```
def median(x):
if not isinstance(x, list): return False
k = len(x)
if k == 0: return False
elif k == 1: return x[0]
x.sort()
n = k / 2 # n is an integer
if k % 2 > 0: return x[n]
return float(x[n-1] + x[n]) / 2 # return is a float
```

This is not meant as lesson code, just a distillation of yours with a couple of validation checks. The one check that is missing is the check for all numbers in the list.

We can do the check any number of ways. This is one way I came up with just now...

```
import re
def median(x):
if not is_nums(x): return False
k = len(x)
if k == 0: return False
elif k == 1: return x[0]
x.sort()
n = k / 2
if k % 2 > 0: return x[n]
return float(x[n-1] + x[n]) / 2
def is_nums(x):
if not isinstance(x, list): return False
h = [ n for n in x if re.match(r'\d',str(n))]
return len(h) == len(x)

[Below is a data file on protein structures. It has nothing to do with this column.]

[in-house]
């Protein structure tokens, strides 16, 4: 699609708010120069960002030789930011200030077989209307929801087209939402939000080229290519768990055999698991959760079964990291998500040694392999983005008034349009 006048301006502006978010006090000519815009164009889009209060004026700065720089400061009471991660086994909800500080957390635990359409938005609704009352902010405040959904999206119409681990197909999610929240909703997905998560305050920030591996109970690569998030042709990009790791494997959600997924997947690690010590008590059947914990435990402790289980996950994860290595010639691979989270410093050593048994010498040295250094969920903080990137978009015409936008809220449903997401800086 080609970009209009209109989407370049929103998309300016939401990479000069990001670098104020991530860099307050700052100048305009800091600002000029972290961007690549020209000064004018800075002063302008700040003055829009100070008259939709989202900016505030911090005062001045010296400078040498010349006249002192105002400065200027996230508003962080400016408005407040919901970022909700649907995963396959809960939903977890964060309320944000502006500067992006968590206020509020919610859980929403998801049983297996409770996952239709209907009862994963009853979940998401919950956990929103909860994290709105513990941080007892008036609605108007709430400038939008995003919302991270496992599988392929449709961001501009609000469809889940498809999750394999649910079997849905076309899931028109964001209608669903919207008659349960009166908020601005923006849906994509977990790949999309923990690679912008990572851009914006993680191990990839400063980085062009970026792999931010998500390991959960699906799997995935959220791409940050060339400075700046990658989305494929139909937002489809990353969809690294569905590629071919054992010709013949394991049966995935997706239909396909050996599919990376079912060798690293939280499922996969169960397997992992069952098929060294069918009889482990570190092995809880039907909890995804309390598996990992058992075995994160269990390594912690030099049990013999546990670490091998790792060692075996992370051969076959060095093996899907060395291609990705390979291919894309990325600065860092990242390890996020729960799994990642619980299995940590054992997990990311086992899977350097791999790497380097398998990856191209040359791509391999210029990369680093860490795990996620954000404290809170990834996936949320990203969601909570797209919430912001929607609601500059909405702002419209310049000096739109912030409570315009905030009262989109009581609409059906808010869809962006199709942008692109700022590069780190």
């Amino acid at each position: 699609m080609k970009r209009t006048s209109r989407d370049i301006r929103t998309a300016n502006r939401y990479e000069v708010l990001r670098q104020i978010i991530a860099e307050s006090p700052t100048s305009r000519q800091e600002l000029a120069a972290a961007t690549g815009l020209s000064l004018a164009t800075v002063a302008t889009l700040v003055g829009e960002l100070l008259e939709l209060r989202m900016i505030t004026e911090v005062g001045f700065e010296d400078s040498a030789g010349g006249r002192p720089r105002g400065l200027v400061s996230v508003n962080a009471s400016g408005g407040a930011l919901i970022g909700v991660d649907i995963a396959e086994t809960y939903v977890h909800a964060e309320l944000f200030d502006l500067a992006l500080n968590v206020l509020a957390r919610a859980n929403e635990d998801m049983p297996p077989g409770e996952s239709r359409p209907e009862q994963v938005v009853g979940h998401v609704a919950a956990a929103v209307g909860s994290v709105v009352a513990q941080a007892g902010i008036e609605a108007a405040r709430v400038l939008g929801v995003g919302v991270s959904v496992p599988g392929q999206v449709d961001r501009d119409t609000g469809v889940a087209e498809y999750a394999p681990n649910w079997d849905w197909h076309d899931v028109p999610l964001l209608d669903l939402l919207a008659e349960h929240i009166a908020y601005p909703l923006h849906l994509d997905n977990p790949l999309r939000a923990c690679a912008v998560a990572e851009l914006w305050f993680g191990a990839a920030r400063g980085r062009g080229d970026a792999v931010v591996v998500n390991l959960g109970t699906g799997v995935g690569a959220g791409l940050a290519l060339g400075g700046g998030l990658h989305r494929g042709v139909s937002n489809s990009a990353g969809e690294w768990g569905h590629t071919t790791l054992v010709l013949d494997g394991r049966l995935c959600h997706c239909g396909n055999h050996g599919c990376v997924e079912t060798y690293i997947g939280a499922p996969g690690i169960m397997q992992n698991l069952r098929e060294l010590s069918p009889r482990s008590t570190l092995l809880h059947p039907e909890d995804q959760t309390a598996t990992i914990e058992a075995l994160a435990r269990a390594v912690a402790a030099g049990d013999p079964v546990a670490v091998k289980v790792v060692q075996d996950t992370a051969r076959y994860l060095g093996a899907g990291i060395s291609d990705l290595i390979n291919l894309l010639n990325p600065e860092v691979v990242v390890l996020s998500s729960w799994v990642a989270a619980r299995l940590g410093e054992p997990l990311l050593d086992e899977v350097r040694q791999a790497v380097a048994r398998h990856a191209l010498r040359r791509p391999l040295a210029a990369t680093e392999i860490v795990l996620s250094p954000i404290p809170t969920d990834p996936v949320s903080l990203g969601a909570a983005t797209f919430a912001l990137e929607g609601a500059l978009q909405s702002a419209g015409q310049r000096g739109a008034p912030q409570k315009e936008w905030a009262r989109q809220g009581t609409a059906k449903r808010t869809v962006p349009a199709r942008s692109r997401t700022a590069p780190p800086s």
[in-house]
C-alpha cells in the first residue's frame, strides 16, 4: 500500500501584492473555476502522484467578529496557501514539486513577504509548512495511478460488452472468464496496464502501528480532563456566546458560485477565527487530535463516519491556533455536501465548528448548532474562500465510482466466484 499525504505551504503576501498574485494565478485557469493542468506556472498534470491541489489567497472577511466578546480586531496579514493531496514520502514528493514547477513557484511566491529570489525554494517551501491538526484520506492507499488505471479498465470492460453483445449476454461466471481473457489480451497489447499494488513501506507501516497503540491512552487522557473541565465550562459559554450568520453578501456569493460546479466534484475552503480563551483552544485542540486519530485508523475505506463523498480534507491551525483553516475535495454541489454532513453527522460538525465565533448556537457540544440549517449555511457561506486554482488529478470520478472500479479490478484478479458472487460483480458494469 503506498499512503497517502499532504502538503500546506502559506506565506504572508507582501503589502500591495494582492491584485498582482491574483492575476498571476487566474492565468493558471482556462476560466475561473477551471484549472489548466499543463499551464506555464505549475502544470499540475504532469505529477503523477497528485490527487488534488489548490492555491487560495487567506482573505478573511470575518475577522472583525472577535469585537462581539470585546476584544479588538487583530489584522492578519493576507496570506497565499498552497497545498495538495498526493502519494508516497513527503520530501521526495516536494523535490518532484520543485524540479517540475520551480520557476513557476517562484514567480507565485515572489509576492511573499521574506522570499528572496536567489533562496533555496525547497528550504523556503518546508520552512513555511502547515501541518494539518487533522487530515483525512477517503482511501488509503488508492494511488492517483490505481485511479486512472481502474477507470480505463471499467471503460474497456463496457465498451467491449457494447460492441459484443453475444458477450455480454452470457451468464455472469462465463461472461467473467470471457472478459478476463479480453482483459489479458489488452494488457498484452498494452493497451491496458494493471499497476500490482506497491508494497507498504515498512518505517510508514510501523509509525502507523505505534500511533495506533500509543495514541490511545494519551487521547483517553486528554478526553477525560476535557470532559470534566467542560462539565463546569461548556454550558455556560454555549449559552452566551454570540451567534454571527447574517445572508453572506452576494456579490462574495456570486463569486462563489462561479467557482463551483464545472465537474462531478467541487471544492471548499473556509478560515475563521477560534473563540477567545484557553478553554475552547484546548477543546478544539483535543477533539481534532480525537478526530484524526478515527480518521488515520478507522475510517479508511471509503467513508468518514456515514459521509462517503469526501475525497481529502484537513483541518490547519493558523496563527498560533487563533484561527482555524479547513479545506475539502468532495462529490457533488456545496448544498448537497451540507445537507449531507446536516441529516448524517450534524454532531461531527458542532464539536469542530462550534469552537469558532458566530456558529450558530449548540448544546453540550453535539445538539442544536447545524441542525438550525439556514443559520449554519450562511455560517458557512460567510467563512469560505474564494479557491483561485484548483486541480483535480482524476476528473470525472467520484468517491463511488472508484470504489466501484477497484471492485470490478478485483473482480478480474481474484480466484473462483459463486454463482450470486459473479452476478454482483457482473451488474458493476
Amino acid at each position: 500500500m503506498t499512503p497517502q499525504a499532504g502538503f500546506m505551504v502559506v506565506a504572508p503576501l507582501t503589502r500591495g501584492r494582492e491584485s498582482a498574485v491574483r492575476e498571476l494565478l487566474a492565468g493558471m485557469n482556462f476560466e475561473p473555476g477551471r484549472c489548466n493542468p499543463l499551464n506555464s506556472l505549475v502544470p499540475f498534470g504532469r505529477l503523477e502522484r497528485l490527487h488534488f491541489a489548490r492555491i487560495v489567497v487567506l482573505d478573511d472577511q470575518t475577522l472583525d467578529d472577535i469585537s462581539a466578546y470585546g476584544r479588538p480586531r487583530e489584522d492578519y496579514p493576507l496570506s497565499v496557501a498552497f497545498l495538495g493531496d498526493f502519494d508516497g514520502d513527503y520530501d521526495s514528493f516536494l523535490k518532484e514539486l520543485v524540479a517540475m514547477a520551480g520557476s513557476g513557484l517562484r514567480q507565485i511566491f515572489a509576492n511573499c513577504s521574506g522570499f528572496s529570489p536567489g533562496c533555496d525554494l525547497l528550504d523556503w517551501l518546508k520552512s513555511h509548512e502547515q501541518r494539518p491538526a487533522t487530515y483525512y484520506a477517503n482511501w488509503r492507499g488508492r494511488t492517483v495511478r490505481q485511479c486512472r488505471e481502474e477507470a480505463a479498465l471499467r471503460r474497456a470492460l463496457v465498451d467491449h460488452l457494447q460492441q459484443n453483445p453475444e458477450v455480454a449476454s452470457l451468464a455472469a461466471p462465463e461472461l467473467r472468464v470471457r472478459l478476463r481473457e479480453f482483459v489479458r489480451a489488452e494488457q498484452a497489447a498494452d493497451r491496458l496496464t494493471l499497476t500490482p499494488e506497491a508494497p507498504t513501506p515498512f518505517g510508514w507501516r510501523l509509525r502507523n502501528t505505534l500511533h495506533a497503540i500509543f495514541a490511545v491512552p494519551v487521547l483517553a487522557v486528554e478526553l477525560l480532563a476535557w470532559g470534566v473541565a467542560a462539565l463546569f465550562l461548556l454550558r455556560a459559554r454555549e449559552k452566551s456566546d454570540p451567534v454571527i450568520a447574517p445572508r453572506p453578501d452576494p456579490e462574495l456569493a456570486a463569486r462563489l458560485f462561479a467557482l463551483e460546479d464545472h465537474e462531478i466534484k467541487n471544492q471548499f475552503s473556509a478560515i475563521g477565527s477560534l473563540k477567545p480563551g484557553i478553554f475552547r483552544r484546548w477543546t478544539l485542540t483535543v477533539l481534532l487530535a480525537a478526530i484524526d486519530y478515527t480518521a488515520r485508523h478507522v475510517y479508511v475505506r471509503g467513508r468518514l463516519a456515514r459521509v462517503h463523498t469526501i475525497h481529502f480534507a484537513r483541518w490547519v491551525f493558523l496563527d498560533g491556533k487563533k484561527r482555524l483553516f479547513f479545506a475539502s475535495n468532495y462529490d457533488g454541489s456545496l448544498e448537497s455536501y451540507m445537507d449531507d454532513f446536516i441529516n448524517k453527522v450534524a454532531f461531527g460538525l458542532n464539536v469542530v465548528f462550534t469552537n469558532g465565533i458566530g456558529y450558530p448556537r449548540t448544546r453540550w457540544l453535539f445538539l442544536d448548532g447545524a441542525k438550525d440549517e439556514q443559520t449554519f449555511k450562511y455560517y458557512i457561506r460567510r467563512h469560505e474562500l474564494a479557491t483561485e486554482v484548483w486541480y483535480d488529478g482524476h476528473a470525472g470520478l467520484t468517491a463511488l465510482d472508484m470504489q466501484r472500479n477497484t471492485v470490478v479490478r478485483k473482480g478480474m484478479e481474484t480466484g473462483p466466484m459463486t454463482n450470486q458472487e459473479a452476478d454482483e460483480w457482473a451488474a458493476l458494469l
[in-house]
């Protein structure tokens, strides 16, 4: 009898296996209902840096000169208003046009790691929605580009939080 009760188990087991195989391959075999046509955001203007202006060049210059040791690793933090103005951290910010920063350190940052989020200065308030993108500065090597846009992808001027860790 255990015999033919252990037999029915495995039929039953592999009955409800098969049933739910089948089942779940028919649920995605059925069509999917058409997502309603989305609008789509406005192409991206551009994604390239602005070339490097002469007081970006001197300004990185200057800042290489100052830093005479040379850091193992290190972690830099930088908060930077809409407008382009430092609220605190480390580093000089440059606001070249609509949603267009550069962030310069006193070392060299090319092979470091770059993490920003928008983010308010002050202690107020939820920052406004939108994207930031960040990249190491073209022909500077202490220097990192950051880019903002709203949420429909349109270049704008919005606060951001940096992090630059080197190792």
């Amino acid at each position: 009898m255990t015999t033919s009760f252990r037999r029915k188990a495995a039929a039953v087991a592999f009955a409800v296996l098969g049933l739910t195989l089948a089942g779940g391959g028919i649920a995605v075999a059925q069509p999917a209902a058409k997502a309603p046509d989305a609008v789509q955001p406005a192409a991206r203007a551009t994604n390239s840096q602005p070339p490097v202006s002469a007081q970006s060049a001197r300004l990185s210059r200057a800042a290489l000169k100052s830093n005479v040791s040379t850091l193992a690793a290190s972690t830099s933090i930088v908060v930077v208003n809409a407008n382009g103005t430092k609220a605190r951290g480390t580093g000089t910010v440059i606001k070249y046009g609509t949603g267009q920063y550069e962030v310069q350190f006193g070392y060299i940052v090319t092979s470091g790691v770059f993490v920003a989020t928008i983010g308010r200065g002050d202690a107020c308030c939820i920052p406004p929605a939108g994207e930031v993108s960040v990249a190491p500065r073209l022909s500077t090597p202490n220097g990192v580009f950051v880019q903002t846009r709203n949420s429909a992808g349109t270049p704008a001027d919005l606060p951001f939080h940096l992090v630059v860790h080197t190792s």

```

Since sorting the list will sort the global object, this is not a pure function. Things get mutated that are not local to the function. We can make it a little more pure by taking a shallow copy of the input list, and work on it, thereby leaving the global object unaffected.

This line,

`x.sort()`

gets replaced by,

`y = sorted(x)`

or

```
y = x[:]
y.sort()
```

then these two lines,

```
if k % 2 > 0: return x[n]
return float(x[n-1] + x[n]) / 2
```

become,

```
if k % 2 > 0: return y[n]
return float(y[n-1] + y[n]) / 2
```

The hand-off comes with a slight semantics revision to stave off any questions...

```
def median(x):
if not is_nums(x): return False
k = len(x)
if k == 0: return False
elif k == 1: return x[0]
else: pass
y = sorted(x)
n = k / 2
if k % 2 > 0: return y[n]
return float(y[n-1] + y[n]) / 2
```